I worked at Propel McKeesport for 9 days before I realized it would negatively affect my mental health greatly if I stayed. Everything about the school was chaotic and unorganized. There is so much asked of the teachers, and they are given little to no support in the process. The people that are put in place to act as supports are spread so thin, that you aren’t able to receive the support necessary. I would have to get to work early and stay late in order to get all of my tasks done. I had no time for my personal life, and I was constantly overwhelmed. Leaving was the best decision I could’ve made for myself and my well being.
Pros
Higher than average starting pay for new teachers, healthcare benefits
Cons
Unorganized, consuming, little support/structure

 

 

Hope you have a good therapist if you get hired at the Hazelwood location.

Elementary School Teacher (Former Employee) – Hazelwood, PA – February 3, 2022
My time at Propel Hazelwood was the worst experience I have ever had in a professional setting. The principal, at the time, had all sorts of big ideas, and no clue how to make them actionable. Behavior was managed through a failed token economy… so I’m sure you can imagine what behavior looked like. But good news, they’ll just fire you before you qualify for benefits, and trick the next poor sap. For reference, I was the 3rd of 5 teachers to go through that position in 2 years.

In summary, I hope you line up a therapist before you sign your soul away to Propel. I know I needed one.
Pros
There were no pros. I can’t even make one up.
Cons
Pitiful everything. People, leadership, attitudes, slogans, curriculum (or lack there of). Run away… fast.

 

 

Teacher (Former Employee) – McKeesport, PA – September 3, 2021
Propel McKeesport cannot keep their staff members. They have so many open positions because their lesson plan template is 6 pages long, and the work pile-up is more than loving your scholars. The wonderful scholars don’t get a chance to love who you are because you (if you are not a favorite) are swamped with work. The job is a nightmare.
Pros
There is not one pro I can think of.
Cons
Flooded with work. Lies and says it is “Propel-Wide”

 

Don’t work for them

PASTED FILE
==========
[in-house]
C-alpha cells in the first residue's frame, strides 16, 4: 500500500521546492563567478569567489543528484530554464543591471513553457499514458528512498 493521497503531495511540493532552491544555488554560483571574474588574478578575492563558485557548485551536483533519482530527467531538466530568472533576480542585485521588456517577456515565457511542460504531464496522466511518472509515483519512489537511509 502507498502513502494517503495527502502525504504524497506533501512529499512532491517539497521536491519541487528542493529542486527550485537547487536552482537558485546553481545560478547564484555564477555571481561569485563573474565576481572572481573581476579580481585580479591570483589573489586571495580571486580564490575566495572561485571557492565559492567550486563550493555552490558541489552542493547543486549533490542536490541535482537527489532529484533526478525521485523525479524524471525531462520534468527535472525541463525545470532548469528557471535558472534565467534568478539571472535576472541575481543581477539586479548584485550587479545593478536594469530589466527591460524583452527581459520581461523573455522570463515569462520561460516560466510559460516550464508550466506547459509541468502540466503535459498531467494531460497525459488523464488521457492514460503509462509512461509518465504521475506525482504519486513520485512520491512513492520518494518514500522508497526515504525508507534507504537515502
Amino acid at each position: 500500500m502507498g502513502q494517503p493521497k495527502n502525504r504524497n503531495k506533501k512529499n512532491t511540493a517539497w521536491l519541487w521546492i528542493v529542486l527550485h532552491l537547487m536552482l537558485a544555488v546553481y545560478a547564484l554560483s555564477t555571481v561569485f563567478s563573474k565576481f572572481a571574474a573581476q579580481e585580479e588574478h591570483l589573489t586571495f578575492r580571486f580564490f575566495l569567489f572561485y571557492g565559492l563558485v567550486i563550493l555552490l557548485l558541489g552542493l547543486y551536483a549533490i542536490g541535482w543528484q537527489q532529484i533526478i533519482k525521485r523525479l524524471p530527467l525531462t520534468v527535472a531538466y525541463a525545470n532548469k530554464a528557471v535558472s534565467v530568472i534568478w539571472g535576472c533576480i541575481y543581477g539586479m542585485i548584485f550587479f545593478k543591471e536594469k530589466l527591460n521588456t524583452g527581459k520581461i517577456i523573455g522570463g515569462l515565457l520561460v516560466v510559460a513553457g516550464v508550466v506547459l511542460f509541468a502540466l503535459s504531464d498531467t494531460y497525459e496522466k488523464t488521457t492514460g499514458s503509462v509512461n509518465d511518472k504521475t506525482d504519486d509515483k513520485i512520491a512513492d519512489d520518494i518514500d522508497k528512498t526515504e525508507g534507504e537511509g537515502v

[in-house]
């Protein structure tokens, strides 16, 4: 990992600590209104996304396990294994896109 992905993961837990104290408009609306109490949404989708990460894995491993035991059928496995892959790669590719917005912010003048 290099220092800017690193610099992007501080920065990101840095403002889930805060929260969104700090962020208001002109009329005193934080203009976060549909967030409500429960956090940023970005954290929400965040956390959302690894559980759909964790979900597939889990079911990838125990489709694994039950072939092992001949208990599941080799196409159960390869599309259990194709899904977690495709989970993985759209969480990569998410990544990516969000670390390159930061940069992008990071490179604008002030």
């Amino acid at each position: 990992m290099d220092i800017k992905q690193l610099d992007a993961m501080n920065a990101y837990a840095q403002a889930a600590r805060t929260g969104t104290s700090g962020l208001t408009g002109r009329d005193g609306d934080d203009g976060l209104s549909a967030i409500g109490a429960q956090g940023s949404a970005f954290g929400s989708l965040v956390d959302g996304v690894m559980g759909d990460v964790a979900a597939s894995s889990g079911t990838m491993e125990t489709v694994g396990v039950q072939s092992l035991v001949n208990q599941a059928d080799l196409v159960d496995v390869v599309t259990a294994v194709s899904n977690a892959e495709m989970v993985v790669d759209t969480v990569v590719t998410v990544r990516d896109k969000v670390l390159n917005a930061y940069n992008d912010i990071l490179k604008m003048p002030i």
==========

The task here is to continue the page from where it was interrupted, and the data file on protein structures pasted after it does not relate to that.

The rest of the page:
Janitor (Current Employee) – Pittsburgh, PA – January 3, 2022

Hr treats you bad
Teachers treat you bad
You are less then nothing to everyone even your bosses
Never work for Braddock propel worst school I’ve seen
Pros
Nothing
Cons
You will be treated like you are worthless

 

Pure and total chaos

Teacher (Former Employee) – Braddock Hills, PA – September 27, 2021
Wow. It sounds good from the outside but is terrible in the inside. High school students were out of control. Administration offered little help. The parents were just as aggressive as their children. The teachers will throw anyone under the bus as soon as possible.
Pros
Great pay. Amazing benefits. Stellar retirement and health insurance.
Cons
Terribly behaved students, aggressive parents, woke and offended staff

 

Long school day, longer school year, longest time spent working outside of contractual hours

Educator (Current Employee) – Pittsburgh, PA – May 21, 2021
Even though I went in knowing the hours would be long and the school year would be longer, I was not prepared for the lack of work life balance. I have worked with Propel for 3 years and I will say that it is all consuming. I have been expected to not only do my job during building hours, but outside of work as well. This would be fine if it was occasional, but especially during COVID, it has become constant. Not only is the work never ending, but in my buildng we are not given adequate time to eat (25 minutes) or plan (50 minutes, but this time is often taken up by meetings almost daily). On top of limited planning time and expectations that never seem to stop coming, many of us have been forced into taking on additional, unpaid roles that we did not ask or agree to, and “no thank you” is not accepted as an answer. The district struggles to employee substitutes, so teachers are often expected to split classes when other grade level members are out. This has resulted in 30+ students in classrooms during non-COVID times, with one educator.
Pros
Good benefits, reasonable pay for the area, great curriculum
Cons
Short breaks, underqualified building administration, limited support

 

Schools care for kids but profit can get in the way

Teacher (Current Employee) – Pittsburgh, PA – January 13, 2021
Propel staff does care a lot about the students, but it doesn’t feel like those who are higher up care as much about them. Having a CEO/Superintendent may be the reason for this.
Pros
Dedicated cohorts
Cons
Work-life balance off

 

Administration had a lack of trust for teachers and lack of discipline for students.